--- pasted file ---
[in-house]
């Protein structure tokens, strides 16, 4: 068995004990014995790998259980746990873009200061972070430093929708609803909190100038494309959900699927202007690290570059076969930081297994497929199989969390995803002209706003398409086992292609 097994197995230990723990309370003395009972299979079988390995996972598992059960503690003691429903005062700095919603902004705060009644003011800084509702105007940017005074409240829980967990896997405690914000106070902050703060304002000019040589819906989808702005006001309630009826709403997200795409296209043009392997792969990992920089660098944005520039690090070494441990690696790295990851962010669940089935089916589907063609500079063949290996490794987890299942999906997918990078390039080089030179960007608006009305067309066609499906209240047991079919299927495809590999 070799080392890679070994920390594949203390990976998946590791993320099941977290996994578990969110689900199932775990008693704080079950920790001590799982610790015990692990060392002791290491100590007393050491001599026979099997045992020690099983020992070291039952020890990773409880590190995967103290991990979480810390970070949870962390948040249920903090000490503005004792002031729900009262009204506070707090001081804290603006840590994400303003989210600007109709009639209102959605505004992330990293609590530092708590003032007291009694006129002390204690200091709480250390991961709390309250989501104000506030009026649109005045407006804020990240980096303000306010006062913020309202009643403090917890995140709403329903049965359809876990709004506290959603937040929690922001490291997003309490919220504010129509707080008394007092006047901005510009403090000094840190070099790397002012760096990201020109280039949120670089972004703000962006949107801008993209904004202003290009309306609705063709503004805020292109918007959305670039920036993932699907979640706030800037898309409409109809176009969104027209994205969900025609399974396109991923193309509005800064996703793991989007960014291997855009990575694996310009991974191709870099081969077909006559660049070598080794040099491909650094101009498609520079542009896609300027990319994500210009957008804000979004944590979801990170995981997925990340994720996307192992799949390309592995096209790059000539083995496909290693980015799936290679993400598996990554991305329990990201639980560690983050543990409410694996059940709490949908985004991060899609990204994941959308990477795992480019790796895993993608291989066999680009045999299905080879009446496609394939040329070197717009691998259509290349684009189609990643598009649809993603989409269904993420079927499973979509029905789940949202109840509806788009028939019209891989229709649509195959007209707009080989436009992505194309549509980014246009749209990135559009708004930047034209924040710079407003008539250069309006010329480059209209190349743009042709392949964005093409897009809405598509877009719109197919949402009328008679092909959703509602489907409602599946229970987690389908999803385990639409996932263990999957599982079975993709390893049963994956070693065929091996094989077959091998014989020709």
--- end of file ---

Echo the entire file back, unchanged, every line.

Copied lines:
[in-house]
């Protein structure tokens, strides 16, 4: 068995004990014995790998259980746990873009200061972070430093929708609803909190100038494309959900699927202007690290570059076969930081297994497929199989969390995803002209706003398409086992292609 097994197995230990723990309370003395009972299979079988390995996972598992059960503690003691429903005062700095919603902004705060009644003011800084509702105007940017005074409240829980967990896997405690914000106070902050703060304002000019040589819906989808702005006001309630009826709403997200795409296209043009392997792969990992920089660098944005520039690090070494441990690696790295990851962010669940089935089916589907063609500079063949290996490794987890299942999906997918990078390039080089030179960007608006009305067309066609499906209240047991079919299927495809590999 070799080392890679070994920390594949203390990976998946590791993320099941977290996994578990969110689900199932775990008693704080079950920790001590799982610790015990692990060392002791290491100590007393050491001599026979099997045992020690099983020992070291039952020890990773409880590190995967103290991990979480810390970070949870962390948040249920903090000490503005004792002031729900009262009204506070707090001081804290603006840590994400303003989210600007109709009639209102959605505004992330990293609590530092708590003032007291009694006129002390204690200091709480250390991961709390309250989501104000506030009026649109005045407006804020990240980096303000306010006062913020309202009643403090917890995140709403329903049965359809876990709004506290959603937040929690922001490291997003309490919220504010129509707080008394007092006047901005510009403090000094840190070099790397002012760096990201020109280039949120670089972004703000962006949107801008993209904004202003290009309306609705063709503004805020292109918007959305670039920036993932699907979640706030800037898309409409109809176009969104027209994205969900025609399974396109991923193309509005800064996703793991989007960014291997855009990575694996310009991974191709870099081969077909006559660049070598080794040099491909650094101009498609520079542009896609300027990319994500210009957008804000979004944590979801990170995981997925990340994720996307192992799949390309592995096209790059000539083995496909290693980015799936290679993400598996990554991305329990990201639980560690983050543990409410694996059940709490949908985004991060899609990204994941959308990477795992480019790796895993993608291989066999680009045999299905080879009446496609394939040329070197717009691998259509290349684009189609990643598009649809993603989409269904993420079927499973979509029905789940949202109840509806788009028939019209891989229709649509195959007209707009080989436009992505194309549509980014246009749209990135559009708004930047034209924040710079407003008539250069309006010329480059209209190349743009042709392949964005093409897009809405598509877009719109197919949402009328008679092909959703509602489907409602599946229970987690389908999803385990639409996932263990999957599982079975993709390893049963994956070693065929091996094989077959091998014989020709």